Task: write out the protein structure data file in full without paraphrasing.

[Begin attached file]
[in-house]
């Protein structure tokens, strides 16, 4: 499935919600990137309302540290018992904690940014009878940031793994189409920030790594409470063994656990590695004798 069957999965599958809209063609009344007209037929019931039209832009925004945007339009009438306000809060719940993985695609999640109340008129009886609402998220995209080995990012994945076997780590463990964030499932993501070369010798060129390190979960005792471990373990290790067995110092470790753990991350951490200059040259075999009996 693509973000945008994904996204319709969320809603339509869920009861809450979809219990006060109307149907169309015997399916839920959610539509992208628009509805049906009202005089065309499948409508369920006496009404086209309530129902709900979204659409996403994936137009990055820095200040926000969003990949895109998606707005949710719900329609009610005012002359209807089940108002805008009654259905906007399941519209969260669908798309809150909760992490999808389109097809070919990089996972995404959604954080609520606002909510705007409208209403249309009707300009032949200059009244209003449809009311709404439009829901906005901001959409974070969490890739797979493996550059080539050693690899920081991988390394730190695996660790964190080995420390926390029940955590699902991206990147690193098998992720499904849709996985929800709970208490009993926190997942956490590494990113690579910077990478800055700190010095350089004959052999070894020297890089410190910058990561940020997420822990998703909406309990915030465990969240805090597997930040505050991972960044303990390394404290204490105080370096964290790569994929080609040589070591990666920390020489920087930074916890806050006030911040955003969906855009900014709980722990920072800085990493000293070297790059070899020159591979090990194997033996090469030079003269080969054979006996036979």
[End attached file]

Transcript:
[in-house]
């Protein structure tokens, strides 16, 4: 499935919600990137309302540290018992904690940014009878940031793994189409920030790594409470063994656990590695004798 069957999965599958809209063609009344007209037929019931039209832009925004945007339009009438306000809060719940993985695609999640109340008129009886609402998220995209080995990012994945076997780590463990964030499932993501070369010798060129390190979960005792471990373990290790067995110092470790753990991350951490200059040259075999009996 693509973000945008994904996204319709969320809603339509869920009861809450979809219990006060109307149907169309015997399916839920959610539509992208628009509805049906009202005089065309499948409508369920006496009404086209309530129902709900979204659409996403994936137009990055820095200040926000969003990949895109998606707005949710719900329609009610005012002359209807089940108002805008009654259905906007399941519209969260669908798309809150909760992490999808389109097809070919990089996972995404959604954080609520606002909510705007409208209403249309009707300009032949200059009244209003449809009311709404439009829901906005901001959409974070969490890739797979493996550059080539050693690899920081991988390394730190695996660790964190080995420390926390029940955590699902991206990147690193098998992720499904849709996985929800709970208490009993926190997942956490590494990113690579910077990478800055700190010095350089004959052999070894020297890089410190910058990561940020997420822990998703909406309990915030465990969240805090597997930040505050991972960044303990390394404290204490105080370096964290790569994929080609040589070591990666920390020489920087930074916890806050006030911040955003969906855009900014709980722990920072800085990493000293070297790059070899020159591979090990194997033996090469030079003269080969054979006996036979």